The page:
We already live in augmented reality, the user experience just needs to align with our expectations.

Rainbow is a prototype augmented-reality solution for organizing virtual information in real spaces. By collecting digital content into layers, Rainbow helps users navigate between several different augmented experiences for one location.

It was created as part of the 2017 Reality Virtually Hackathon at the MIT Media Lab. I partnered with four other students and educators from different universities who were also interested in the intersection of augmented reality, privacy, identity, and trust to create an MVP prototype, pitch-deck, and video demo over the course of the two day event.

Team Members

Check out the project on Devpost and Github.

Project Summary

Today, we rely on our smartphones to tap into our ever-present ‘virtual reality’, limited by the constraints of a palm-sized window as we access information and connect with one another across mediums.

We believe that accessing information should be effortless, ‘augmenting’ the experience of both interacting with virtual data and the world around us. But in a world of easily accessible and constant digital augmentation, how might we ensure that our virtual reality doesn’t pollute our physical one?

How can we be sure what is true and what is real in a landscape augmented by ubiquitous digital information?

To begin to answer these questions we created Rainbow, a design pattern for shareable mixed reality.

Layered Reality

In order to solve for the challenge, we designed a paradigm for ‘layered reality’, layers of mixed and augmented reality that can be programmed separately.

They act as a virtual layer over a physical space, harnessing web APIs, geo-location, and local IOT devices to enhance one or more objects in that space with virtual elements.

How do layers work?

  • One space can have many Layers.
  • Unless programmed specifically, only one Layer can be viewed by one person at one time.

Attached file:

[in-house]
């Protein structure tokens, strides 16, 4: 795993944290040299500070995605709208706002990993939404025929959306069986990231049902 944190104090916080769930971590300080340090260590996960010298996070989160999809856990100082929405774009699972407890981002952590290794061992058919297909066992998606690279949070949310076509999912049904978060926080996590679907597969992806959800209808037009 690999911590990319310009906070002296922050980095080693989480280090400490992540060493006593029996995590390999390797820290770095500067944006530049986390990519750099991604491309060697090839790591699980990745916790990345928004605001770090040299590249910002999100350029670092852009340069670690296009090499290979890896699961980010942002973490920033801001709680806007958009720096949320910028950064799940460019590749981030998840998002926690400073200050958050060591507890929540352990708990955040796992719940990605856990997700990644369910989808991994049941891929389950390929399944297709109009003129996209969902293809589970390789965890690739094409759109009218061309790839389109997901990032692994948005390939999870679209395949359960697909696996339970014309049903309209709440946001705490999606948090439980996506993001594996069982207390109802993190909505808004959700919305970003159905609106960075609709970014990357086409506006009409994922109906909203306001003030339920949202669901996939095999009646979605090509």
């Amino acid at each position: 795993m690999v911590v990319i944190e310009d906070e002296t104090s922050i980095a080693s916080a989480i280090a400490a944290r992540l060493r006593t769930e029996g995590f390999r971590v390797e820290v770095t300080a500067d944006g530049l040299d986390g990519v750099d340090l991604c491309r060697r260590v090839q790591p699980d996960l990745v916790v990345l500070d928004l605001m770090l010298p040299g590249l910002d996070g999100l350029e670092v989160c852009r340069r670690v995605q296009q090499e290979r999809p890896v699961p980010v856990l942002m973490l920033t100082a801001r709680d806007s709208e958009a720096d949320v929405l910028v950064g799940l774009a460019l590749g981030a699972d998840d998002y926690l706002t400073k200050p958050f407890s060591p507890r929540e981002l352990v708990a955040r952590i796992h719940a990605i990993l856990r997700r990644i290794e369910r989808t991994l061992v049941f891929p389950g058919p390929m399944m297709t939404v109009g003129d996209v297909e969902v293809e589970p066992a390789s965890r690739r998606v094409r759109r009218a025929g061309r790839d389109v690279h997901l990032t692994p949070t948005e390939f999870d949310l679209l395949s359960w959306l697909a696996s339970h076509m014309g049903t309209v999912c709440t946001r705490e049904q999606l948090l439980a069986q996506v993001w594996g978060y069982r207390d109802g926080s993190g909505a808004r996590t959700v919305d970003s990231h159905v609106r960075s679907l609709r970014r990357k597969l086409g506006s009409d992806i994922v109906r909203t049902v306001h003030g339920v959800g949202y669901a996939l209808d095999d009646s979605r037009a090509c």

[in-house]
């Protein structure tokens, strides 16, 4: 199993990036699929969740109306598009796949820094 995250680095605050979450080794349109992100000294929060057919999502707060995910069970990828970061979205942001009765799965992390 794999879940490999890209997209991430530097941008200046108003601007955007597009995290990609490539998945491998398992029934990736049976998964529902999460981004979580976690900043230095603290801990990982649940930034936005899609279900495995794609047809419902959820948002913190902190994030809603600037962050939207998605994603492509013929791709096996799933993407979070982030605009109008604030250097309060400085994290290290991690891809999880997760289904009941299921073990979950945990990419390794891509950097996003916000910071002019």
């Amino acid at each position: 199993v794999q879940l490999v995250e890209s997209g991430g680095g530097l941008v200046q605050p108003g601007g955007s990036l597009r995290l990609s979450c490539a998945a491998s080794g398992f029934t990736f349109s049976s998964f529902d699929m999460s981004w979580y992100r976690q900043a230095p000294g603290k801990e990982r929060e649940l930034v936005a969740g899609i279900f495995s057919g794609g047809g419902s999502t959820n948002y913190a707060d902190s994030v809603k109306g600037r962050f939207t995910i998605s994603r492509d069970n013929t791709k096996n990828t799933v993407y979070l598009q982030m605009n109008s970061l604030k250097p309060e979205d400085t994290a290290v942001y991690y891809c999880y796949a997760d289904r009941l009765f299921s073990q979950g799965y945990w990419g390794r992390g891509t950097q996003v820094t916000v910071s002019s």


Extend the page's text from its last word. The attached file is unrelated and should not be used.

• Each Layer has several types of rights: content-production and delivery, interactivity, purchasing, editing, administration etc.
  • Layers can be owned and controlled by private companies/ventures, individuals, governments or NGOs.
  • There can also be common Layers, virtual layers where any user can freely edit, add or subtract content or interactivity. Typically these sandbox type layers are controlled through a distributed form of moderation and governance, although less regulated varieties can also exist.

Examples of Layer Types

  • Public Layer: Controlled by a municipal government. Provides basic directions to subways, common attractions, public bathrooms, and interactivity with municipal data streams (311, 911 etc.).
  • Public/Private Layer: Controlled by local Kendall Square district. Provides information about local businesses (promotions, coupons, hours of operation) and events happening in the area.
  • Private Layer owned by MIT: Controlled privately by a local university. This layer can include tips/tricks from MIT students about places, restaurants etc. This pLayer can have separate sub-layers that allow for ad-hoc group communication, private messaging, urban gaming etc.
  • Pop-up Layer: Controlled privately and temporarily by Blizzard Entertainment. A temporary (‘pop-up’) pLayer for an urban gaming experience for users subscribed to Blizzard’s World of Warcraft.

Presentation & Prototype

For our prototype, we illustrated how two layers could co-exist in a public square by building an experience where users could interact with different types of data geo-located/tagged to an IOT device embedded in a public square.

We used an NFC device to simulate authorizations (‘logging into a layer’) and allowed users to access two layers of reality using an MR headset, The Public Layer, showing real-time local weather collected from the embedded IOT sensors, and A Pop-Up Layer, showing a location-bound ‘in-game’ special event for World of Warcraft that only registered players could access while in this space.

Our MVP was built using the Meta mixed reality headset (no longer being produced), Unity, the Mapbox SDK, Arduino, an NFC reader/cards, and a temperature/humidity sensor.

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